Sections

Weather Forecast

Close

Forever flora: Local artist Erika Edwards grows business creating faux flower arrangements

Erika Edwards of Erika With a K Designs uses all artificial flowers to create bouquets and centerpieces. Chelsey Ewen / The Arts Partnership 1 / 5
Edwards works in her studio on her latest commissioned bridal bouquet. Chelsey Ewen / The Arts Partnership 2 / 5
Edwards’ studio is located at APT, a Creative Incubator at 225 4th Ave. N. in downtown Fargo. Chelsey Ewen / The Arts Partnership3 / 5
Some of Edwards' favorite flowers to work with are anemones and tulips. Photo courtesy of THAIS Photography4 / 5
Artificial bridal bouquets can last for years with the proper care. Photo courtesy of Rachel Graham Photography5 / 5

Wedding season is right around the corner, and those who have chosen to "go all out" already know there are lots of decisions to make. Pie or cake? Tuxes or suits? Indoor or outdoor? Small ceremony or big bash?

Then comes the decision about what kind of flowers to use for bouquets, boutonnieres and centerpieces.

With all of the beautiful types of flora in the world, the options are seemingly endless.

Most people choose to use real flowers. But every variety has a different cost, growing season and speed at which they wilt after they're cut (not to mention they can also cause allergic reactions).

For this reason, some people consider using artificial flowers instead. But it can be hard to find someone who knows how to make them look like the "real deal" without breaking the bank.

That's where floral artist Erika Edwards can help.

Through her small business Erika With a K Designs, Edwards specializes in creating quality floral arrangements using 100 percent artificial flowers.

In her studio at APT, a Creative Incubator in downtown Fargo, buckets full of colorful flowers and greenery hang on the wall waiting patiently for their turn to be part of her faux floral creations.

When other florists create arrangements with real flowers, the blooms and stems need to stay intact.

But Edwards shows the creative process for artificial arrangements is quite different.

Armed with a glue gun, she adds the finishing touches to a bridal bouquet by arranging bits and pieces of different blooms, stems and leaves in a foam base.

Edwards works in her studio on her latest commissioned bridal bouquet. Chelsey Ewen / The Arts Partnership

Once she's satisfied with her work, she secures everything with glue and adds a handle. The finished product could easily be mistaken for real flowers, which is a desired effect that requires a trained hand and an experienced eye, Edwards says.

"I have a mission to change the (stereotype) about fake flowers," Edwards says. "Some are more high quality than others, but they can be beautiful when a person knows how to arrange them."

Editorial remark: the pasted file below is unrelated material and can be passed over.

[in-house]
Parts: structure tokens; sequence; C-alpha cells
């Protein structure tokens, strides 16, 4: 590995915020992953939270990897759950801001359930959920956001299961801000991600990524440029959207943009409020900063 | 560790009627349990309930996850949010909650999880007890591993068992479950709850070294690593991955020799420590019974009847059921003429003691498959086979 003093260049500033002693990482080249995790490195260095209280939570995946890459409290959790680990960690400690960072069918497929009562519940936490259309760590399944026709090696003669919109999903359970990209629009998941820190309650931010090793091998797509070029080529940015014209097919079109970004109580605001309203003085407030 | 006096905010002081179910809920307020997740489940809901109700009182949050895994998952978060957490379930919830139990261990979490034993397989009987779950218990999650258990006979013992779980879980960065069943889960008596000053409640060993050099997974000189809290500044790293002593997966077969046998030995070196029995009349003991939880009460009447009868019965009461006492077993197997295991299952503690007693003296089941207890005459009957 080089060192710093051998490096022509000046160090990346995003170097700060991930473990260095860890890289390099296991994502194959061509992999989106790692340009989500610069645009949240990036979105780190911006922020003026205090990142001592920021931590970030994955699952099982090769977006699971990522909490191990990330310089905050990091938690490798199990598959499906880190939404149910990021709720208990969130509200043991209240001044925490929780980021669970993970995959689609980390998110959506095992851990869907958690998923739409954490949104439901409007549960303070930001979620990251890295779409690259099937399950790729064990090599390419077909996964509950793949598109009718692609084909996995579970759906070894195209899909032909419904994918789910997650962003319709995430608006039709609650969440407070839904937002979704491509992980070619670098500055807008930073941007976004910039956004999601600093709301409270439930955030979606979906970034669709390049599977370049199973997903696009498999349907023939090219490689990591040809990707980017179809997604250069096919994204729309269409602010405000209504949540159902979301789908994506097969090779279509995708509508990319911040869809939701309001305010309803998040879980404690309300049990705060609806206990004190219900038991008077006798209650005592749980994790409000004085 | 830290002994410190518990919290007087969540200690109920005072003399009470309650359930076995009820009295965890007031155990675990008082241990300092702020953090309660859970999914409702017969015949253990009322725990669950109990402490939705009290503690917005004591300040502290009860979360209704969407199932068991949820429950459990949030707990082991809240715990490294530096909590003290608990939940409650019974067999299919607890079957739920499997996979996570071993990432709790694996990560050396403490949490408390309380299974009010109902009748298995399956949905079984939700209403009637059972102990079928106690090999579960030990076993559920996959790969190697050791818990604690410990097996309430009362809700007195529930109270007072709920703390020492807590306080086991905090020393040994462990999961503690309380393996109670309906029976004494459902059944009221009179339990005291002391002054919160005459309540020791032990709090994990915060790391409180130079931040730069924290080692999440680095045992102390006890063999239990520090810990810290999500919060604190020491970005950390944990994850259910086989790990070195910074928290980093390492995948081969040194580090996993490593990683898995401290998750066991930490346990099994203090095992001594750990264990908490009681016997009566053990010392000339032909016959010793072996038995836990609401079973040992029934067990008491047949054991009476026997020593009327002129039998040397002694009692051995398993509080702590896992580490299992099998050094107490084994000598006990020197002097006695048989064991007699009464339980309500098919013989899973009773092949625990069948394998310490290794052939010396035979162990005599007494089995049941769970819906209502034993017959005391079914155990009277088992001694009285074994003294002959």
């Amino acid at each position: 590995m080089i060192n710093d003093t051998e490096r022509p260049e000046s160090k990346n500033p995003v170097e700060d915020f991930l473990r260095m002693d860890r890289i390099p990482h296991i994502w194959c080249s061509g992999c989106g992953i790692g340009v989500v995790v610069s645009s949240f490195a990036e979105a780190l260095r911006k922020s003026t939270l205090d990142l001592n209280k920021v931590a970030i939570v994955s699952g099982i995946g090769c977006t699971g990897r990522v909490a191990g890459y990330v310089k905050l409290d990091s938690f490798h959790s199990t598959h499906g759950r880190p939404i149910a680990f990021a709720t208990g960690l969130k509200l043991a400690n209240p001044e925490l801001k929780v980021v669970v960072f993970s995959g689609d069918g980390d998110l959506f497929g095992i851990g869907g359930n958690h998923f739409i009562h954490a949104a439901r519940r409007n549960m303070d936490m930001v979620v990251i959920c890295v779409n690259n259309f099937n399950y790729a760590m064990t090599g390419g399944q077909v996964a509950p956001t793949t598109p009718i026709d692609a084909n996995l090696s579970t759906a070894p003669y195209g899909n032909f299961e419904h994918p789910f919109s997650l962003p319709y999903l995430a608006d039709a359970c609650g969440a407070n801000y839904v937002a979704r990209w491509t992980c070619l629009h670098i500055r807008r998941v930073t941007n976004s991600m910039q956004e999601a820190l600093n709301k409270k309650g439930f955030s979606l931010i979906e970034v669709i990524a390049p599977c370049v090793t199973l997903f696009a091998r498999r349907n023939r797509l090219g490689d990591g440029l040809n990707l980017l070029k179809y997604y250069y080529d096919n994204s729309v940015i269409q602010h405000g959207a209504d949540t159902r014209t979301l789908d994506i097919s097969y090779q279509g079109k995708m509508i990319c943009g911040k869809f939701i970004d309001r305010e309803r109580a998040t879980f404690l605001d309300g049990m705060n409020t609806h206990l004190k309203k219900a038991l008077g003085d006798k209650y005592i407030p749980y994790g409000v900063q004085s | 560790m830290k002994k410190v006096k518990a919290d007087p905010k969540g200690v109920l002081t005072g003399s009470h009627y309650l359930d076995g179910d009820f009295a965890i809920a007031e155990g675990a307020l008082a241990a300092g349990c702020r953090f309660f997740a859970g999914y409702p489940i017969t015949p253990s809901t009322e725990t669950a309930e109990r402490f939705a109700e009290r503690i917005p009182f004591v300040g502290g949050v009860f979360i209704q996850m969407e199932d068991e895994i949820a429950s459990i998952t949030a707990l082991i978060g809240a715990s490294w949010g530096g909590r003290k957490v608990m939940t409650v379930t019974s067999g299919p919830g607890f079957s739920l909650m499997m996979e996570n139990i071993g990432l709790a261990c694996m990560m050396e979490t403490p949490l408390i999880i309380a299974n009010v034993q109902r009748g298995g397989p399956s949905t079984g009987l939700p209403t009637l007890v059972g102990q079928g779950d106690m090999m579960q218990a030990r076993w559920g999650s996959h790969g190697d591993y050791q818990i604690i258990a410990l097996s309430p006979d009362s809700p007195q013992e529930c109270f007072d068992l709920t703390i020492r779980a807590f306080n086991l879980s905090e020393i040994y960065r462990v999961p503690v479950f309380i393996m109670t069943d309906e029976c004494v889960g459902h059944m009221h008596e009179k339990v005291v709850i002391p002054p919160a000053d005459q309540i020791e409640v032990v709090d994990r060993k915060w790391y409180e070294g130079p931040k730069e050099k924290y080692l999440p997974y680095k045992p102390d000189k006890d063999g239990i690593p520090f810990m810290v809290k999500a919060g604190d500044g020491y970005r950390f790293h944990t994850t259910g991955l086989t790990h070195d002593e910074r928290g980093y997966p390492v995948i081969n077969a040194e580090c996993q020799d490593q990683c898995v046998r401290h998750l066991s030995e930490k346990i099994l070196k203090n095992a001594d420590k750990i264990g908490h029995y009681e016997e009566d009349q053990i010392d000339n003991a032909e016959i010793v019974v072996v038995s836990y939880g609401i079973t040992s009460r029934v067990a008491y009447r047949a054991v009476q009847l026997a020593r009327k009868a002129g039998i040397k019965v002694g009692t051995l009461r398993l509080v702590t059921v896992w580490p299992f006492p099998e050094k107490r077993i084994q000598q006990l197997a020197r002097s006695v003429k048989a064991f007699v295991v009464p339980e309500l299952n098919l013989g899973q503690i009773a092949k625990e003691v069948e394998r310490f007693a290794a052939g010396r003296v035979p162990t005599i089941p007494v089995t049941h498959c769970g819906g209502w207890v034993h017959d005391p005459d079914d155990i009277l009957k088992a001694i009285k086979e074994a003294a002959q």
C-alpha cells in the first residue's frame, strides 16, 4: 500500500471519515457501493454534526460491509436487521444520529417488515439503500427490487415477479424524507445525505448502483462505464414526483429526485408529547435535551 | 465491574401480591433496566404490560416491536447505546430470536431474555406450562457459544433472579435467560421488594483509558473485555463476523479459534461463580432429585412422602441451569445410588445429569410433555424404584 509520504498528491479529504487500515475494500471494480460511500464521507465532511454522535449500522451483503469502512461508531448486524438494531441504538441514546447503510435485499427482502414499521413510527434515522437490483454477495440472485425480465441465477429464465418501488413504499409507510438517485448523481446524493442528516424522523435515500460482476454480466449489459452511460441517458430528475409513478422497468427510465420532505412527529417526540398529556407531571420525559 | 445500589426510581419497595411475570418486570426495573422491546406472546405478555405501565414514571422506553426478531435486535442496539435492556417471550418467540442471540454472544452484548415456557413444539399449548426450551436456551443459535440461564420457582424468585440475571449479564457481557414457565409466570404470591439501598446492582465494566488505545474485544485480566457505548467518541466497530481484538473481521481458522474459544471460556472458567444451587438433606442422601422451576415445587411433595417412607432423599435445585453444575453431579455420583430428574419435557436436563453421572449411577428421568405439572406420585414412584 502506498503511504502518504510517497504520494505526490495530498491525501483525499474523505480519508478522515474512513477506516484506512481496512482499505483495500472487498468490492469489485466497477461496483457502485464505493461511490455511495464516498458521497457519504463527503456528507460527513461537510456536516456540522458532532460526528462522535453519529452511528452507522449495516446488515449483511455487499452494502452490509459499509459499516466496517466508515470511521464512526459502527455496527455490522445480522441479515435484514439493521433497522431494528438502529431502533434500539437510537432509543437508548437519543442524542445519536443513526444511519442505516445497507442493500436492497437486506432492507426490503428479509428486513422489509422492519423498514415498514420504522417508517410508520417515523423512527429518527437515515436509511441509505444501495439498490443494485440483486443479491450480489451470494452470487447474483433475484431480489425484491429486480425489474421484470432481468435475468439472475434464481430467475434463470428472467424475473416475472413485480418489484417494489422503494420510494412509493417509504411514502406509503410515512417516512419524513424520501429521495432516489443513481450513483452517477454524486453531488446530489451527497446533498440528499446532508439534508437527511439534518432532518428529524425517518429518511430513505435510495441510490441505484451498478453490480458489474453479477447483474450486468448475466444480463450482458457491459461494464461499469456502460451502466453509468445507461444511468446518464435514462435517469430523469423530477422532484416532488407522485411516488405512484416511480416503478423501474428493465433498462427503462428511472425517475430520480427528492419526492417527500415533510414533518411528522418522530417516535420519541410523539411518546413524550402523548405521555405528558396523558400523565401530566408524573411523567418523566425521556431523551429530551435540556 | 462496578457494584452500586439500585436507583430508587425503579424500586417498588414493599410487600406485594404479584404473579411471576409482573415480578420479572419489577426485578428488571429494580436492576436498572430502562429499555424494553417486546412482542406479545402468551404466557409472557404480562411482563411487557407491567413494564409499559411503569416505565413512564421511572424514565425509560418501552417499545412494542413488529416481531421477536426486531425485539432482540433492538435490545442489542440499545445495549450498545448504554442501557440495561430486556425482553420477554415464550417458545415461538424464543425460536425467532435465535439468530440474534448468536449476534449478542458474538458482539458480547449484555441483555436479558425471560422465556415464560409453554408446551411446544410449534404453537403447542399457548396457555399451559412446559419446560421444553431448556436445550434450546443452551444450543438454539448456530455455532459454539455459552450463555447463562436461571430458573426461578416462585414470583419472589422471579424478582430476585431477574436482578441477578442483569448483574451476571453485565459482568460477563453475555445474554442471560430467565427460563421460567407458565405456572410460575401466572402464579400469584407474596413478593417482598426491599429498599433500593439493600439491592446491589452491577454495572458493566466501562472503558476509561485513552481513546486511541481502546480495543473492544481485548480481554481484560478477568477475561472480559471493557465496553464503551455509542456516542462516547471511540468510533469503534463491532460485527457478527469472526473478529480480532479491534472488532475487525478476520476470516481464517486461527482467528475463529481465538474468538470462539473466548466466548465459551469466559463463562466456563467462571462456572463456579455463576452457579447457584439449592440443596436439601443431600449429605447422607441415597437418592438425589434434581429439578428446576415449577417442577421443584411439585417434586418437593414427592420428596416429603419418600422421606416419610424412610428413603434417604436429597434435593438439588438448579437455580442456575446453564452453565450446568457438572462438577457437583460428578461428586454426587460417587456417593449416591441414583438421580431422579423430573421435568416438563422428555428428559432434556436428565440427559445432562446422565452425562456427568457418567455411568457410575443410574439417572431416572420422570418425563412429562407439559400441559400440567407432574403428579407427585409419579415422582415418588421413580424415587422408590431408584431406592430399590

Edwards grew up in Hazen, North Dakota, in a family of female entrepreneurs.

Her grandmother used to own a secondhand store and her mother owns a wedding decorating business. Currently, Edwards shares her studio with her sister Shelby Tagestad of Shelby T Artistry, who sells jewelry, paintings and other artwork.

"I've never really thought of doing anything else," Edwards says.

When Edwards started Erika With a K Designs in 2011, she primarily worked with jewelry, but after some time helping her mom with her decorating business, Edwards felt inspired to experiment with faux floral arrangements.

She added the service into her business two years ago and enjoys offering the option to people who want the look of real flowers without the hassle — especially for weddings.

"(Artificial flowers) are not going to die; you can keep them forever with proper storage and you can get them ahead of time," Edwards says. "I always make sure that my brides see them before they pick them up, and they have the option to make changes if they need to."

Edwards says she collects her inventory by browsing local craft stores and buying flowers in bulk online. Some of her favorite flowers to work with are anemones and tulips, and she goes through a lot of eucalyptus because "everyone loves it."

For now, Edwards doesn't plan on moving to real flowers. She loves making special arrangements that will last forever.

"(My clients) are definitely going to get something they love," she says. "I guarantee that."

Erika With A K Designs is located in APT, a Creative Incubator at 225 4th Ave. N. in Fargo. Visit erikawithakdesigns.com to learn more.

This article is part of a content partnership with The Arts Partnership, a nonprofit organization cultivating the arts in Fargo, Moorhead and West Fargo. For more information, visit theartspartnership.net.

Advertisement
randomness